We marked a major milestone this week in the longer-than-anticipated road to making the P-I Globe an official city landmark. Wednesday Councilmember Jean Godden, Councilmember Tim Burgess, Museum of History and Industry Executive Director Leonard Garfield and I stood before assorted media and historic preservation advocates to announce that the Hearst Corporation will donate the giant metal and neon globe with letters around the circumference (or equator in this case) to the Museum of History and Industry. Yesterday’s announcement was timed to coincide with the afternoon meeting of the City’s Landmark Preservation Board where the Globe was officially nominated for landmark status.
My colleagues and I put out the idea of making the Globe an official landmark many months ago, before we knew how much work really goes into both a landmarks nomination and planning for the long-term life of an object like 19-ton globe topped by an 18-foot eagle. We were moved to save the Globe when it seemed Hearst might leave town completely and as we all realized that the Globe represents important Seattle and journalism history – and it looks cool. If you missed the television coverage of the announcement, you missed Councilmember Godden speaking eloquently and from the heart about what it meant to work at the P-I with luminaries of journalism and literature.
In the past many months we’ve worked with the great Mimi Sheridan to build the landmark nomination, and hatched (and re-hatched) plans with Leonard and representatives of Hearst and the P-I Globe Building to make sure we not only make the Globe a landmark, but that it survives as a well-cared-for icon. I thought the landmark nomination packet was difficult to build, but it was nothing compared to discussions about intellectual property, contract provisions, logistics and costs for transport and storage, memorandums of understanding, public benefits, endowments, property access privileges, historic preservation grant opportunities, and certificates of approval.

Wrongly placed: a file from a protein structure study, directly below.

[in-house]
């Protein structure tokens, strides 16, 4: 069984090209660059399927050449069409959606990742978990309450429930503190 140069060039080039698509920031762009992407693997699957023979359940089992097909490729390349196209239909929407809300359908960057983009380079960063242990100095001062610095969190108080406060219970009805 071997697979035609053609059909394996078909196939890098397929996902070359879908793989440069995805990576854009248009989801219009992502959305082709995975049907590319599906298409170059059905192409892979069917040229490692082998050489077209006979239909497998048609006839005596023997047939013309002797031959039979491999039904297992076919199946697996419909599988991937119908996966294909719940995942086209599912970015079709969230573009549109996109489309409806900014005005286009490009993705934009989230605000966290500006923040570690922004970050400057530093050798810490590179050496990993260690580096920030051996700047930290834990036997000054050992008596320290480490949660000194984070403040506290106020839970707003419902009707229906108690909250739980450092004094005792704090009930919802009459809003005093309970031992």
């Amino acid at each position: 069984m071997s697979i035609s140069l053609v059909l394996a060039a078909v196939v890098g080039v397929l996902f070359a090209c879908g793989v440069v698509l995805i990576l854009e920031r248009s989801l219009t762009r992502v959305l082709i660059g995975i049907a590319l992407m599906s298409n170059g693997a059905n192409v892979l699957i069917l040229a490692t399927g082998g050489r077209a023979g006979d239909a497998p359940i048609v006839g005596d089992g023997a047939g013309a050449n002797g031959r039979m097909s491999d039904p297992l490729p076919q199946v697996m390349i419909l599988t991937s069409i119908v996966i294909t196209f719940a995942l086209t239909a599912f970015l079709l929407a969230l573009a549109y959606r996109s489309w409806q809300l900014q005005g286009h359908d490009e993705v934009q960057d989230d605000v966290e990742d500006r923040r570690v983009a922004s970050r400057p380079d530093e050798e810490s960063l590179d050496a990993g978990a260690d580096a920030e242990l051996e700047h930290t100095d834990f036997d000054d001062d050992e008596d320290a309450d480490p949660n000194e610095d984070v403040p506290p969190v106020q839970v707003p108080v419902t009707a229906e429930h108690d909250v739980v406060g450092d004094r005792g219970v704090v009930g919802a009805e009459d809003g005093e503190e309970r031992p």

Currently the Globe sits atop the PI Globe Building on Elliott by Myrtle Edwards Park (having moved there in 1986 from its home at 6th and Wall in the Regrade). The Post-Intelligencer ceased print operations 2009 becoming seattlepi.com. Recently the remaining staff moved out of the building. It’s likely that before the end of the year the current owner of the building will ask that the Globe find a new home. At that point MOHAI and the City will determine a temporary home for the Globe where restoration work can happen. There’s no City money going into the project, but we may be able to provide storage and restoration space in a former military hangar at Magnuson Park. Finding a permanent home for the Globe will be a little tougher. We’ll need help vetting ideas and you’ll see opportunities to suggest and work through possibilities when we get to that point.
For now, people can share their ideas (and support) with the MOHAI via MOHAI’s website, Facebook page and Twitter account. They’ve even created a #lightuptheglobe hashtag for the project. Hmmmm. Maybe the Globe needs its own twitter account…